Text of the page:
Template:History of the Low Countries

From Wikipedia, the free encyclopedia
Jump to: navigation, search
History of the Low Countries
............ ...... ............ ..... ..... ..... ..... ............ ...........
Frisii Belgae
Cana-
nefates
[1]
Chamavi, Tubanti[2] Vexilloid of the Roman Empire.svg Gallia Belgica (55BC-5th c.)
Salian Franks Batavii[3]
unpopulated
(4th-5th c.)
Saxons Salian Franks[4]
(4th-5th c.)
Frisian Kingdom
(600–734)
Frankish Kingdom (481-843) - Carolingian Empire (800-843)
Austrasia (511-751)
Middle Francia (843–855) West
Francia

(843–)
Kingdom of Lotharingia[5] (855– 959)
Duchy of Lower Lorraine[6] (959–)
Frisia Arms of Flanders.svg

Friesland (kleine wapen).svg
Frisian
Free-
dom
[7]
(11–16th
century)
Counts of Holland Arms.svg
County of
Holland
[8]
(880–1432)
Coat of arms of Utrecht city.gif
Bishopric of
Utrecht
[9]
(695–1456)
Royal Arms of Belgium.svg
Duchy of
Brabant
[10]
(1183–1430)
Guelders-Jülich Arms.svg
Duchy of
Guelders
[11]
(1046–1543)
County of
Flanders
[12]
(862–1384)
Blason fr Hainaut ancien.svg
County of
Hainaut

(1071–1432)
Arms of Namur.svg
County of
Namur

(981–1421)
Armoiries Principauté de Liège.svg
P.-Bish.
of Liège

[13]
(980–1794)
Arms of Luxembourg.svg
Duchy of
Luxem-
bourg

(1059–1443)
  Flag of the Duchy of Burgundy.svg
Burgundian Netherlands (1384–1482)
Flag of the Low Countries.svg
Habsburg Netherlands (1482–1795)
 
Statenvlag.svg
Dutch Republic
(Seven United Netherlands)
(1581–1795)
Flag of the Low Countries.svg
Spanish Netherlands
(1556–1714)
 
  Austrian Low Countries Flag.svg
Austrian Netherlands
(1714–1795)
  Flag of the Brabantine Revolution.svg
United States of Belgium
(1790)
LuikVlag.svg
R. Liège
(1789–'91)
     
Flag of the Batavian Republic.svg
Batavian Republic (1795–1806)
Kingdom of Holland (1806–1810)
Flag of France.svg
part of French First Republic (1795–1804)
part of First French Empire (1804–1815)
   
Flag of the Netherlands.svg
Princip. of the Netherlands (1813-1815)
 
United Kingdom of the Netherlands (1815–1830)


Kingdom of the Netherlands (1839-)
Flag of Belgium.svg
Kingdom of Belgium (1830-)
Flag of Luxembourg.svg
Gr D. L.
(1839-)
Gr D. of
Luxem-
bourg

(1890-)
  1. ^ Roman foederati
  2. ^ The Chamavi merged into the confederation of the Franks; the Tubanti merged into the confederation of the Saxons.
  3. ^ Roman foederati
  4. ^ Roman foederati
  5. ^ After 939 part of East Francia after 939, divided in Upper Lorraine (as part of West Francia) and Lower Lorraine (as part of (East Francia]]) in 959.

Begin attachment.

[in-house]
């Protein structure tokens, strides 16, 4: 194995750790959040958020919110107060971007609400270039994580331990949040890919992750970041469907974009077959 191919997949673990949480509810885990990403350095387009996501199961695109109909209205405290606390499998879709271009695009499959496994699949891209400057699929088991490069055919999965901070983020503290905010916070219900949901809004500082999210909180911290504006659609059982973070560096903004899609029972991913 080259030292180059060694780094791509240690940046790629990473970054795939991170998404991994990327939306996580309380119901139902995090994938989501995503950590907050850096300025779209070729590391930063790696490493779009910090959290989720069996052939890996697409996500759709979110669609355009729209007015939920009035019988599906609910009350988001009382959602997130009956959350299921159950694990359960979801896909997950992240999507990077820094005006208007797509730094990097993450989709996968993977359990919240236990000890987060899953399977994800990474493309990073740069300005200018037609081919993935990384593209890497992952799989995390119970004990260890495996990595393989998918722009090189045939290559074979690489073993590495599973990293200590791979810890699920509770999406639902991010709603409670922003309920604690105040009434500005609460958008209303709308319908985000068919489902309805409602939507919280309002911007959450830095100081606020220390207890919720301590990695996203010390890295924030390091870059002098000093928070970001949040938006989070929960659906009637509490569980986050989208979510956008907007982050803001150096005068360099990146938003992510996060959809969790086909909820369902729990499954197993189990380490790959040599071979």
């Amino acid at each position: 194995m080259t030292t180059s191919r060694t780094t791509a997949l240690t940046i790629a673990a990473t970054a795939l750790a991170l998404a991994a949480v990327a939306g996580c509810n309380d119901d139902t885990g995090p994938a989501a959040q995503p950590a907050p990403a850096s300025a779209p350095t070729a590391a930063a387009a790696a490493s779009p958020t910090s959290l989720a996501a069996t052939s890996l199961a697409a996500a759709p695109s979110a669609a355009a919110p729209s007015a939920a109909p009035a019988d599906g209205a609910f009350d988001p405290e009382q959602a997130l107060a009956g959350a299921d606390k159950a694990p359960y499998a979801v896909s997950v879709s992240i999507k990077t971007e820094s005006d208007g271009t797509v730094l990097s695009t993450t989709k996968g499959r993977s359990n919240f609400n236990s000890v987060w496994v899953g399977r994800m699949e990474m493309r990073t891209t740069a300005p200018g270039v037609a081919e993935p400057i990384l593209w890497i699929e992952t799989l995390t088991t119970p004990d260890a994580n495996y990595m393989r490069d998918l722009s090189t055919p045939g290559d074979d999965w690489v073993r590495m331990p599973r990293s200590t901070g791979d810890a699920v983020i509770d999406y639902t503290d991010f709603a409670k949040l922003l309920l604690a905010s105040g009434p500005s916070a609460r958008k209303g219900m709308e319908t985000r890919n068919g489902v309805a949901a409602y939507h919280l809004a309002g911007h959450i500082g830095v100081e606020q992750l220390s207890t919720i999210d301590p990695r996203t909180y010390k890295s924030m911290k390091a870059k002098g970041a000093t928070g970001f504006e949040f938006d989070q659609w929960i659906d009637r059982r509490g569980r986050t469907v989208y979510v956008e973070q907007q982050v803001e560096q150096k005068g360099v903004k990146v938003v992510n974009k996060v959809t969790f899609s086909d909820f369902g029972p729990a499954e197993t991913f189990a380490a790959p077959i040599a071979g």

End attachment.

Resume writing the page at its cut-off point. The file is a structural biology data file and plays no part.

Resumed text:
6. ^ Lower Lorraine - also referred to as Lothier - disintegrated into several smaller independent territories and only the title of a "Duke of Lothier" remained, held by Brabant.
  7. ^ Lordship of Frisia and Lordship of Groningen (including the Ommelanden) after 1524 and 1536 respectively.
  8. ^ Including County of Zeeland, that was ruled by neighboring County of Holland and County of Flanders (until 1432).
  9. ^ Utrecht included Lordship of Overijssel (until 1528), County of Drenthe (until 1528) and County of Zutphen (until 1182).
  10. ^ Duchy of Brabant included since 1288 also the Duchy of Limburg (now part of the Belgian Province of Liège) and the "Overmaas" lands Dalhem, Valkenburg and Herzogenrath (now part of the Dutch Province of Limburg).
  11. ^ The county, later duchy, of Guelders consisted of four quarters, as they were separated by rivers: situated upstream Upper Quarter (the present day northern half of the Dutch province of Limburg), spatially separated from the three downstream Lower Quarters: County of Zutphen (after 1182), Veluwe Quarter and Nijmegen Quarter. The three lower quarters formed the present day province of Gelderland. Guelders did not include the Cleves enclave Huissen and the independent counties of Buren and Culemborg, that were much later seceded to the province of Gelderland.
  12. ^ Including County of Artois (part of Flanders until 1237) and Tournaisis.
  13. ^ Throughout the Middle Ages, the bishopric was further expanded with the Duchy of Bouillon in 1096 (ceded to France in 1678), the acquisition of the county of Loon in 1366 and the county of Horne in 1568. The Lordship of Mechelen was also part of the Prince-Bishopric of Liège.